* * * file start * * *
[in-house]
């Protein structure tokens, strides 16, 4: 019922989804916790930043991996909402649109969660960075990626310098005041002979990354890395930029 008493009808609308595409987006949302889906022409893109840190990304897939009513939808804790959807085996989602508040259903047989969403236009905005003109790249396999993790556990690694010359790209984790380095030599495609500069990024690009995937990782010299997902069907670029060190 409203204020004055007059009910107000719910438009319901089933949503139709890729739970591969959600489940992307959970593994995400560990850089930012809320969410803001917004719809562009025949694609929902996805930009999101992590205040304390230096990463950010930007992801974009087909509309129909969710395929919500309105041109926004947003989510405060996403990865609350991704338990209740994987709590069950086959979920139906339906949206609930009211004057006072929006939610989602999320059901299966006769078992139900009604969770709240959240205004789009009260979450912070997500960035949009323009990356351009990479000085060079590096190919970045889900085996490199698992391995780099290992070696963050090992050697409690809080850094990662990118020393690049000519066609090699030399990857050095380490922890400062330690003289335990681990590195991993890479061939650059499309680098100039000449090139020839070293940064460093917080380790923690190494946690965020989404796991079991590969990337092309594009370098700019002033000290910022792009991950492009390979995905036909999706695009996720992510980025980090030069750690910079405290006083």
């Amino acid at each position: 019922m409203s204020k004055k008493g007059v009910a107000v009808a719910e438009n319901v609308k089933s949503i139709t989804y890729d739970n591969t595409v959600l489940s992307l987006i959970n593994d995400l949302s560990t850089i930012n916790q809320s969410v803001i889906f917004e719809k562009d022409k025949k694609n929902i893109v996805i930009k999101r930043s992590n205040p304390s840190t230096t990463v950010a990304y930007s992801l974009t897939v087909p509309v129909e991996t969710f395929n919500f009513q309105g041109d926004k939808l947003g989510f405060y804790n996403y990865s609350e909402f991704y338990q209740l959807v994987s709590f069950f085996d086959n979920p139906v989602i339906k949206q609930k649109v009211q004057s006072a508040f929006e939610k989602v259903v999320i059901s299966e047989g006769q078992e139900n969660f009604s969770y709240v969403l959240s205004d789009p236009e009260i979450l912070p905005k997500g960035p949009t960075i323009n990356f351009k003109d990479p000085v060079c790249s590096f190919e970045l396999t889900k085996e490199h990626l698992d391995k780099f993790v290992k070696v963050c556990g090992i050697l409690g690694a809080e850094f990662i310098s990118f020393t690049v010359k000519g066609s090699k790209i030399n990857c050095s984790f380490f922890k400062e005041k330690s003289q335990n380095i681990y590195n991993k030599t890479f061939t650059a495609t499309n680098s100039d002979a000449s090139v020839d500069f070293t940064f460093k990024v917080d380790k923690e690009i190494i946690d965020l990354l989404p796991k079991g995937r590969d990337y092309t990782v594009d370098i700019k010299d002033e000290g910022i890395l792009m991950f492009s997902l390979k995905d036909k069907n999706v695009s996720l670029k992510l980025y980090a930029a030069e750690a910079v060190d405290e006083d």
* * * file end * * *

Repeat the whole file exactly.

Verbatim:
[in-house]
């Protein structure tokens, strides 16, 4: 019922989804916790930043991996909402649109969660960075990626310098005041002979990354890395930029 008493009808609308595409987006949302889906022409893109840190990304897939009513939808804790959807085996989602508040259903047989969403236009905005003109790249396999993790556990690694010359790209984790380095030599495609500069990024690009995937990782010299997902069907670029060190 409203204020004055007059009910107000719910438009319901089933949503139709890729739970591969959600489940992307959970593994995400560990850089930012809320969410803001917004719809562009025949694609929902996805930009999101992590205040304390230096990463950010930007992801974009087909509309129909969710395929919500309105041109926004947003989510405060996403990865609350991704338990209740994987709590069950086959979920139906339906949206609930009211004057006072929006939610989602999320059901299966006769078992139900009604969770709240959240205004789009009260979450912070997500960035949009323009990356351009990479000085060079590096190919970045889900085996490199698992391995780099290992070696963050090992050697409690809080850094990662990118020393690049000519066609090699030399990857050095380490922890400062330690003289335990681990590195991993890479061939650059499309680098100039000449090139020839070293940064460093917080380790923690190494946690965020989404796991079991590969990337092309594009370098700019002033000290910022792009991950492009390979995905036909999706695009996720992510980025980090030069750690910079405290006083």
């Amino acid at each position: 019922m409203s204020k004055k008493g007059v009910a107000v009808a719910e438009n319901v609308k089933s949503i139709t989804y890729d739970n591969t595409v959600l489940s992307l987006i959970n593994d995400l949302s560990t850089i930012n916790q809320s969410v803001i889906f917004e719809k562009d022409k025949k694609n929902i893109v996805i930009k999101r930043s992590n205040p304390s840190t230096t990463v950010a990304y930007s992801l974009t897939v087909p509309v129909e991996t969710f395929n919500f009513q309105g041109d926004k939808l947003g989510f405060y804790n996403y990865s609350e909402f991704y338990q209740l959807v994987s709590f069950f085996d086959n979920p139906v989602i339906k949206q609930k649109v009211q004057s006072a508040f929006e939610k989602v259903v999320i059901s299966e047989g006769q078992e139900n969660f009604s969770y709240v969403l959240s205004d789009p236009e009260i979450l912070p905005k997500g960035p949009t960075i323009n990356f351009k003109d990479p000085v060079c790249s590096f190919e970045l396999t889900k085996e490199h990626l698992d391995k780099f993790v290992k070696v963050c556990g090992i050697l409690g690694a809080e850094f990662i310098s990118f020393t690049v010359k000519g066609s090699k790209i030399n990857c050095s984790f380490f922890k400062e005041k330690s003289q335990n380095i681990y590195n991993k030599t890479f061939t650059a495609t499309n680098s100039d002979a000449s090139v020839d500069f070293t940064f460093k990024v917080d380790k923690e690009i190494i946690d965020l990354l989404p796991k079991g995937r590969d990337y092309t990782v594009d370098i700019k010299d002033e000290g910022i890395l792009m991950f492009s997902l390979k995905d036909k069907n999706v695009s996720l670029k992510l980025y980090a930029a030069e750690a910079v060190d405290e006083d």